You will need to write a solver for the incomplete combustion of your propellant. This can be done by hand, but I recommend writing a program to implement it.
These days, such calculations are primarily done by solving for the maximum entropic state of the system (the system being the mixture of reactants at the chamber temperature & pressure). The equivalent problem to the maximization of the entropic state is the minimization of the Gibbs free energy (or the Helmholtz free energy, depending on whether you allow pressure or temperature, respectively, to vary in your calculations).
Traditionally, Gibbs minimization problems are solved in R-space, where R is the number of different reactions between species. Because we are modeling non-ideal combustion, we do not just consider the dominant species. For example, consider the very simple reaction 2H2 + O2, a hydrolox reaction.
Besides the obvious H2O product, you must also consider H2, O2, H, O, O3, OH, etc. and, depending on the robustness of your method, e- and all associated molecular and monatomic ions. Multiple reactions might be considered per species. For example, 2H2 + O2 --> 2H2O, but so does OH + H --> H2O, O + H2 --> H2O, OH- + H+ --> H2O, H3O+ + e- --> H2O + H, etc. All reverse equations are also implicitly considered during solving. As you can see, this produces a very large, non-linear system. The hydrolox reaction is the simplest you are likely to find in rocketry. Large CHON systems can grow to hundreds of reactions, & thus dimensions.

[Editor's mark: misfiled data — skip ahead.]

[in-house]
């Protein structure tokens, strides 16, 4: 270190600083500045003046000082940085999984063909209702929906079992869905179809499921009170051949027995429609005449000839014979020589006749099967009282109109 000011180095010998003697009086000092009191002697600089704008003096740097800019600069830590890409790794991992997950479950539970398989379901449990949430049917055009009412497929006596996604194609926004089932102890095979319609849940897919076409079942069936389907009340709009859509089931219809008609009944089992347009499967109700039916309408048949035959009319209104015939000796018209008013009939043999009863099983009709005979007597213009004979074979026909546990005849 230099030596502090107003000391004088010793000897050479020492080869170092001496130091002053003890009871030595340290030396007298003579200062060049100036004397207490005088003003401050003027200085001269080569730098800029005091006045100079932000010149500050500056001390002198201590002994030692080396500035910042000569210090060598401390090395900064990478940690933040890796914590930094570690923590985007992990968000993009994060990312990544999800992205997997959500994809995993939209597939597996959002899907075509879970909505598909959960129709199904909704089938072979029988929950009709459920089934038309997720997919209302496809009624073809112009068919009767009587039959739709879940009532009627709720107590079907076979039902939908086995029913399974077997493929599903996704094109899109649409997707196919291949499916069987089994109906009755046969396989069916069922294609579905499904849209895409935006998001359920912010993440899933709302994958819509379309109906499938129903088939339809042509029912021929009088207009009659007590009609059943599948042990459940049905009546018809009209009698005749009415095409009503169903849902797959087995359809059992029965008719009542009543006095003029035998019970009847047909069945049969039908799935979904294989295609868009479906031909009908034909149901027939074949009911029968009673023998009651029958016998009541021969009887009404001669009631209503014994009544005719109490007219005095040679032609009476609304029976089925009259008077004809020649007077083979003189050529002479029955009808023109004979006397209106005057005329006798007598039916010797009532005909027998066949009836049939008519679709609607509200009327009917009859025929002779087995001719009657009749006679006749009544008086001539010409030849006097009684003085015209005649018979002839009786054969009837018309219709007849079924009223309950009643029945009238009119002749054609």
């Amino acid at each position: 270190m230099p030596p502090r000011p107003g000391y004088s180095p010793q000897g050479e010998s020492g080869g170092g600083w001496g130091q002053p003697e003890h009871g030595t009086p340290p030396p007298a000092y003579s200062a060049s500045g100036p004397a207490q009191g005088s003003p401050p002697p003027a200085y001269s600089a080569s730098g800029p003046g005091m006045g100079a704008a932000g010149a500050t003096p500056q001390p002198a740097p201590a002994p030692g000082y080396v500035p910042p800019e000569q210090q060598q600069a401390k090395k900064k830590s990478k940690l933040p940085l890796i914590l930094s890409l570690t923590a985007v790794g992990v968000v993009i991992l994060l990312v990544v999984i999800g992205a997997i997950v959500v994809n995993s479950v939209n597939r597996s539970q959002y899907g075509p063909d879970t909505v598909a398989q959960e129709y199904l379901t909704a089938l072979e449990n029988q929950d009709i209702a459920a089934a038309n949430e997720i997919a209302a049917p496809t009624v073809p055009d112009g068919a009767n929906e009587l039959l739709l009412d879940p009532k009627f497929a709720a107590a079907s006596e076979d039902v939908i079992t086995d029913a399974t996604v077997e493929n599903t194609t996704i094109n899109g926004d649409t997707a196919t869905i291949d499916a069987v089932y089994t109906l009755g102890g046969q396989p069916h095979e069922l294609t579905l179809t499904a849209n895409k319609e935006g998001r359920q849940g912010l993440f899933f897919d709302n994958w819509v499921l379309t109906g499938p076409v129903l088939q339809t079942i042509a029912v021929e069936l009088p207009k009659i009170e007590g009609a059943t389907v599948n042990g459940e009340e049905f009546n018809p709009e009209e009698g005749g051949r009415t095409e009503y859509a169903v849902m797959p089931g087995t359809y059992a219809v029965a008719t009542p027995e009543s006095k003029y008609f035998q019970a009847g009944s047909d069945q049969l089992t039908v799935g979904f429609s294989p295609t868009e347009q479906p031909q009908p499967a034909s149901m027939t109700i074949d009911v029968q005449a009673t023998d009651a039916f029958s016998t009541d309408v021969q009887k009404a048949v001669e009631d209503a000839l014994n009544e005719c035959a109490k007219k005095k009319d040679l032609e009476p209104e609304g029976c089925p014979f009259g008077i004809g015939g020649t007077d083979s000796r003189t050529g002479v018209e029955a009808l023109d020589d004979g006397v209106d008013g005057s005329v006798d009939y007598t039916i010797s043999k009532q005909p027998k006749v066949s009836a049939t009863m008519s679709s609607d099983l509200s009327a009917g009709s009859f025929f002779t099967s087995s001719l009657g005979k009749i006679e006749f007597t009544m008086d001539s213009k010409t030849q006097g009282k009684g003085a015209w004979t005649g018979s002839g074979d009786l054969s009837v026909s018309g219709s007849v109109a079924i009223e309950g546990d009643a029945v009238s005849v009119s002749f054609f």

However, by the method of Reynolds (1986), you may reduce the dimensionality by rejecting the traditional method of balancing the reactions & instead converting the problem to a less-physical one. The concept of element potentials arise when implementing the constraint of atomic population (aka: no matter how the atoms are redistributed in the product species, there must be no net change in the total number of atoms in the system, per change in Gibbs energy) as Lagrangian multipliers.
As these Lagrange multipliers are as many as the types of atom in the system, they far less numerous than the number of reactions, or even the number of species. A CHON system only has 4 types of element, but it can have 100s of reactions & dozens of species. Remarkably, the element potentials can be solved for, and in doing so, solve the system. From the aforementioned paper:
This method is also more robust to the influence of rare but high-energy species, such as solid phases like elemental C (soot), and ionized species. These species can have a large influence on the thermodynamics of the system while existing in population several orders of magnitude lower than the reactants & dominant products.
While you are still solving a non-linear system, Reynolds demonstrates that the dual problem can be solved by a minimaxing method of steepest descent/ascent, followed by the applications of a second-order Newton method to rapidly approach the optimal solution from near the solution, where the solution space shallows out, becomes difficult for gradient descent methods to operate, and the space becomes well-approximated by second-order polynomials.
I am still parsing the work of Gordon & McBride (1994) but I will update my answer with their additions to the science when I am done re-reading their paper for the umpteenth time.
Once you have the energy of your reaction, it is relatively trivial to determine your thrust & specific energy using the adiabatic & isentropic mass flow equations. You will also know the composition of your exhaust, so you can determine the parameter gamma, the ratio of specific heats, which is required for said mass flow equations.